There were stockings and cousins, Zwieback rolls and that green jello stuff everyone loves, chocolate chip cookies with and without nuts.  With nuts was for everyone else, without nuts were for me and the cousin closest in age to me.  (I like pecans, but not in my damn cookies, thank you.)  Brownies my uncle made, turkey and ham and mashed potatoes.

Presents, a hand made dress from my grandmother.  My favorite Christmas present ever was a book shelf from my Grandpa, it’s still one of my most prized possessions.  And the usual Barbies, my uncle (who made brownies) always got us book gift cards.  Being a young book worm, that was always cool.

Christmas is about spending time with people I love.  I try to see everyone on the day, which is kind of a pain but worth it.  I try to make things for my friends- crochet them by hand.  For me, time is the most precious thing you can spend on someone.  Money sort of comes and goes (when you have it, it can flow like water. When you don’t most people understand.)  But the time spent means it’s time you took to think of them, the time they know they occupied their mind.  It’s generally homey and probably a little cheesy, but sometimes I think it’s also best (besides, who doesn’t want a star-shaped afghan? that’s what I thought).

I love my family, I should see my aging Grandma more often.  (My beloved Grandpa of the Awesome Bookshelf is 14 years dead and that is trippy, my friend.)  I should see my aunts and my parents and everyone more often, and Christmas is one of the two or three days a year I see the Uncle of the Book Card Gifts (and Brownies).

Your mileage may vary.  I know a lot of people have family trouble, a lot of people rely on the Christian meaning, and so forth.  For me, though, it’s a holiday to remind me that I love these people, and they love me.  That we spend time thinking about one another and that it’s always good to see one another.

Am I generalizing?  Being optimistic?  Hell yeah.  But I try not to let anything drag me down on Christmas.  There’s all the rest of the year for that malarkey.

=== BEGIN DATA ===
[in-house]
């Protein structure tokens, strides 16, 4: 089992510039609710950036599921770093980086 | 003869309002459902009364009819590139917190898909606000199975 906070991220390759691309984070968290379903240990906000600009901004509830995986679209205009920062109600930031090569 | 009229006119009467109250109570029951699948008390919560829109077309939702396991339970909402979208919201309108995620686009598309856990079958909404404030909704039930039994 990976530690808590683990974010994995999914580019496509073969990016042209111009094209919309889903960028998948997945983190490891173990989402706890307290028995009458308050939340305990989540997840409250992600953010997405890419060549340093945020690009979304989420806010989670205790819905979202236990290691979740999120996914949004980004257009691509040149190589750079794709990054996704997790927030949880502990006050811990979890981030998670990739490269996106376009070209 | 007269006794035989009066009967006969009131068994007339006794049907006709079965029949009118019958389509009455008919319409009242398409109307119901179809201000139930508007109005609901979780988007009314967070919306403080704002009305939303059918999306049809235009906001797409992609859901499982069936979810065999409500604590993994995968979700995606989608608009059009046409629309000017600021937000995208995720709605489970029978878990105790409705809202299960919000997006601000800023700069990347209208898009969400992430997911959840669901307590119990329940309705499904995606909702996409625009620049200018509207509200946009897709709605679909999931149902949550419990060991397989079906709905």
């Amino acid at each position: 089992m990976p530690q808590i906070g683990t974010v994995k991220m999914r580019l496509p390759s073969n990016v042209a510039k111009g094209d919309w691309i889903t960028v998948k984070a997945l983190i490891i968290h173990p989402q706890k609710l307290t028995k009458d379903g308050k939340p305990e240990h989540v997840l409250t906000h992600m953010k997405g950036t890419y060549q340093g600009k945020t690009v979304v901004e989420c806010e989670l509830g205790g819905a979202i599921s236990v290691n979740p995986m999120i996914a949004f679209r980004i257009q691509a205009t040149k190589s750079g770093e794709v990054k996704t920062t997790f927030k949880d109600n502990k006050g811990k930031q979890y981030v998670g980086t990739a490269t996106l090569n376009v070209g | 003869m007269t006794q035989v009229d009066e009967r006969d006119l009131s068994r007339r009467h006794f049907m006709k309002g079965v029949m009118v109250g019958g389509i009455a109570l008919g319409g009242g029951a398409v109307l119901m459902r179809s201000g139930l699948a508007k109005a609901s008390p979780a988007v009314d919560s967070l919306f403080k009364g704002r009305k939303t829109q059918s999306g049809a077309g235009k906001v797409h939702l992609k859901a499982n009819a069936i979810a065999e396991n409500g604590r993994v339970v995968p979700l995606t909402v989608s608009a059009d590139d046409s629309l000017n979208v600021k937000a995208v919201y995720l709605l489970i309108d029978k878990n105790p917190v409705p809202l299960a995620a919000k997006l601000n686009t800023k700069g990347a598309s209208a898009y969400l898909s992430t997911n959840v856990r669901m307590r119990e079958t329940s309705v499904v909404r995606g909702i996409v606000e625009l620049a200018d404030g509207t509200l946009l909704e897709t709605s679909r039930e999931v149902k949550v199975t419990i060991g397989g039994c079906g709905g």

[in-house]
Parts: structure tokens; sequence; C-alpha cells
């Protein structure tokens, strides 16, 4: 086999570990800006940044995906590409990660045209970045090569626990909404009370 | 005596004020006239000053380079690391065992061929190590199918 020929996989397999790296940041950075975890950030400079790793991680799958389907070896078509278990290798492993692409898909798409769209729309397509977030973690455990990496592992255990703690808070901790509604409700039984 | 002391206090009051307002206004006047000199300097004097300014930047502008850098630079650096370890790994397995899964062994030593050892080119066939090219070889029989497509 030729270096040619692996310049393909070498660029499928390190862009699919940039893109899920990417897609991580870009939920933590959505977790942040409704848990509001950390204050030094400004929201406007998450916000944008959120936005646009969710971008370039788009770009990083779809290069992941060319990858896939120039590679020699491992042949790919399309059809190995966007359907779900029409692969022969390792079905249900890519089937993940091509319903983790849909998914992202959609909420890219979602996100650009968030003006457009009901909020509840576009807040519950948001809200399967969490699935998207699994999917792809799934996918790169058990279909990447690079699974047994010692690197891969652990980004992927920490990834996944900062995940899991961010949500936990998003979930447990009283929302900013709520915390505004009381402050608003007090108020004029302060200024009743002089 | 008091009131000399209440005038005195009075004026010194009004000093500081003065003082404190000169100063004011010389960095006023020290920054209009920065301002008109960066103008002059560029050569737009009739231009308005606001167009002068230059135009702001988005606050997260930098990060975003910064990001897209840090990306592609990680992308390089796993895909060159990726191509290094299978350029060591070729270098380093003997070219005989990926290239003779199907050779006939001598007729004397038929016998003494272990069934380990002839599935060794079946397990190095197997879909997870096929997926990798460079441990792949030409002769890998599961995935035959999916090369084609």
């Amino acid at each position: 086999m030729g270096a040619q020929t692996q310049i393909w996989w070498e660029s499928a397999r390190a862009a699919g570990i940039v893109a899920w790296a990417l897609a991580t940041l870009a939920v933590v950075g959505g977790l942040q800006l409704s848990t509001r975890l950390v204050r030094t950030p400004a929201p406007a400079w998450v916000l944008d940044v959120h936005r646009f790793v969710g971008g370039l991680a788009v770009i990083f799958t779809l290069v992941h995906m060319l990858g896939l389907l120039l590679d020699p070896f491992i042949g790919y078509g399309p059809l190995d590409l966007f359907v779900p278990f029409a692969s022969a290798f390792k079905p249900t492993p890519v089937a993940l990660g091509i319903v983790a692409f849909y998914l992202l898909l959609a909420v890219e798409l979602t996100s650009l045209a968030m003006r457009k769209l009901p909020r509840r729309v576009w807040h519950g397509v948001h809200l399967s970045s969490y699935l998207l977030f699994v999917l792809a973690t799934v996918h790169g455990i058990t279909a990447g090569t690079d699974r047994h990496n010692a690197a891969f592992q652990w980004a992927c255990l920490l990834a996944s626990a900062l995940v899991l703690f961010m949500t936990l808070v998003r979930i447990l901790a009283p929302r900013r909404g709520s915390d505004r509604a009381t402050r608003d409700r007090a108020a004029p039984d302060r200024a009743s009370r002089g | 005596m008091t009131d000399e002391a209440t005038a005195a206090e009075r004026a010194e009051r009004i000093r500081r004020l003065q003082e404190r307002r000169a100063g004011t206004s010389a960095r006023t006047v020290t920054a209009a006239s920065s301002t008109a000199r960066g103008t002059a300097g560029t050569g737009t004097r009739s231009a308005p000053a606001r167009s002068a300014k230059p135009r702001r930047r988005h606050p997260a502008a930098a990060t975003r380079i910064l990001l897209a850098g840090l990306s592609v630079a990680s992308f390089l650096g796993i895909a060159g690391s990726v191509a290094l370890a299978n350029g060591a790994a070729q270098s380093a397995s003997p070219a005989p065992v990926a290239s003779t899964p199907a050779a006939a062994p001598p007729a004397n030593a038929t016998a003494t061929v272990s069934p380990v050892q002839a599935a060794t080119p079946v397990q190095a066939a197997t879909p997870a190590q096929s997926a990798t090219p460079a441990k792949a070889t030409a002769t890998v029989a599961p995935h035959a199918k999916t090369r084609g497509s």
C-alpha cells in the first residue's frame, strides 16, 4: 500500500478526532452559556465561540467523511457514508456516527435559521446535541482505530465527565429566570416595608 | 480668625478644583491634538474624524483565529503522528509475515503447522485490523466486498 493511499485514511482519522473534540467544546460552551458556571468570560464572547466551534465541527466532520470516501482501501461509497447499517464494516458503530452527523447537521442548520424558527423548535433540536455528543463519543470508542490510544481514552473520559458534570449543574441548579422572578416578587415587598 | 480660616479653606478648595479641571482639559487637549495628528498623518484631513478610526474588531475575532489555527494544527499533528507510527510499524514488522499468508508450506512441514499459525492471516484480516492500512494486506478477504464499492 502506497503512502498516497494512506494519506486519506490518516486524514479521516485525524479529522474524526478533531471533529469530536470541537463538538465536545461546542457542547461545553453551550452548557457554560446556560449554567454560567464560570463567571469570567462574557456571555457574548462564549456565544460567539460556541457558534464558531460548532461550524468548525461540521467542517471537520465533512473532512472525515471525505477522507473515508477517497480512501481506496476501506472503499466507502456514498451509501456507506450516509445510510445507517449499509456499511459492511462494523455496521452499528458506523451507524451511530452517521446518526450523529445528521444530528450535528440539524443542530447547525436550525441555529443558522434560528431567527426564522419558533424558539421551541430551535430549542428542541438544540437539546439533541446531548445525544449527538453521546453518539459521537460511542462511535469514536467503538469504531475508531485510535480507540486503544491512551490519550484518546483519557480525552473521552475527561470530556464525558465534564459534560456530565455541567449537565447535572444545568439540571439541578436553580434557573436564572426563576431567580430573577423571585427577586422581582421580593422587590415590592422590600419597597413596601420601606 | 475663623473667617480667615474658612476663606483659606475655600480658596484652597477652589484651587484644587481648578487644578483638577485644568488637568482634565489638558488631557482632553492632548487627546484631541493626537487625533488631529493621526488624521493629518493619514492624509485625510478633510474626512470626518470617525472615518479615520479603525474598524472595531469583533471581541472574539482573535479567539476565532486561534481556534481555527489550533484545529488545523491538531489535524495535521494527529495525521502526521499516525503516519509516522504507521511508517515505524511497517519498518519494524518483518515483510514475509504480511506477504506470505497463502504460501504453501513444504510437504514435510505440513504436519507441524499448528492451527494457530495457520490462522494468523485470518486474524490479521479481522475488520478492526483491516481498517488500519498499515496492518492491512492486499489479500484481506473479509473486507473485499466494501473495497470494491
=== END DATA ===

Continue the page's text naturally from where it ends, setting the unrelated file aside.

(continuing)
I know there’s probably someone every year who goes ‘yeah nerds are having a great year’ but I just got to thinking about it and this really HAS to be the Year of the Geek

Point 1: Dr. Horrible won an Emmy.  (I think technically Joss Whedon won for Dr. Horrible, but it’s still awesome that an online-only show won an Emmy.)

Point 2: The Guild was picked up by Microsoft and is in the XBOX.  Plus the video Date My Avatar rocked everyone’s socks.

Point 3: Wil Wheaton has been in damn near every show recently, I know he was in a Leverage and recently starred in Big Bang Theory and…

Point 4:  Tauntaun sleeping bag (with light-saber zipper pull) Need I say more?

I’m trying to do short posts to distract me from the agony that is my jaw right now. Forgive me if I come off loopy, I’m on some pretty heavy pain meds (that aren’t helping much).

I did NaNoWriMo last year, and I was so glad I did it.  The novel, when finished, was nigh incomprehensible.  I won, and to my own standard (ending the month not just with the requisite number of words but with the story line wrapped up) and I have that huge piece of disaster somewhere.  I didn’t plan it out, not in the slightest, and it shows.  I”m not sure it’s fixable either, every time I try it ends up worse.

I had so much fun, though, and it’s really great to challenge yourself to write every single day, and have a  set word limit.  Because of being ill (and horrifying tooth pain) this year it has really helped me set aside my physical ouch problems.

I am a little behind on my word count at this point, I’m going to catch up and try to pull ahead.

It’s a wonderful thing to have, a full length novel you’ve written yourself.  After last year, I knew that I could do it.  This year, instead of just sitting down and writing with no plan, I sat down and gave it some good serious mulling over.  I didn’t write anything at first, just thought about what I was going to do and in what order and so forth.  Putting that small amount of thought into it has made it a much smoother writing process, and I’m glad I did.

It’s not too late, you can still catch up.  Everyone talks about how they want to write a novel, and here’s an excuse to do just that.  It’s money-where-your-mouth-is time.


Bethany says: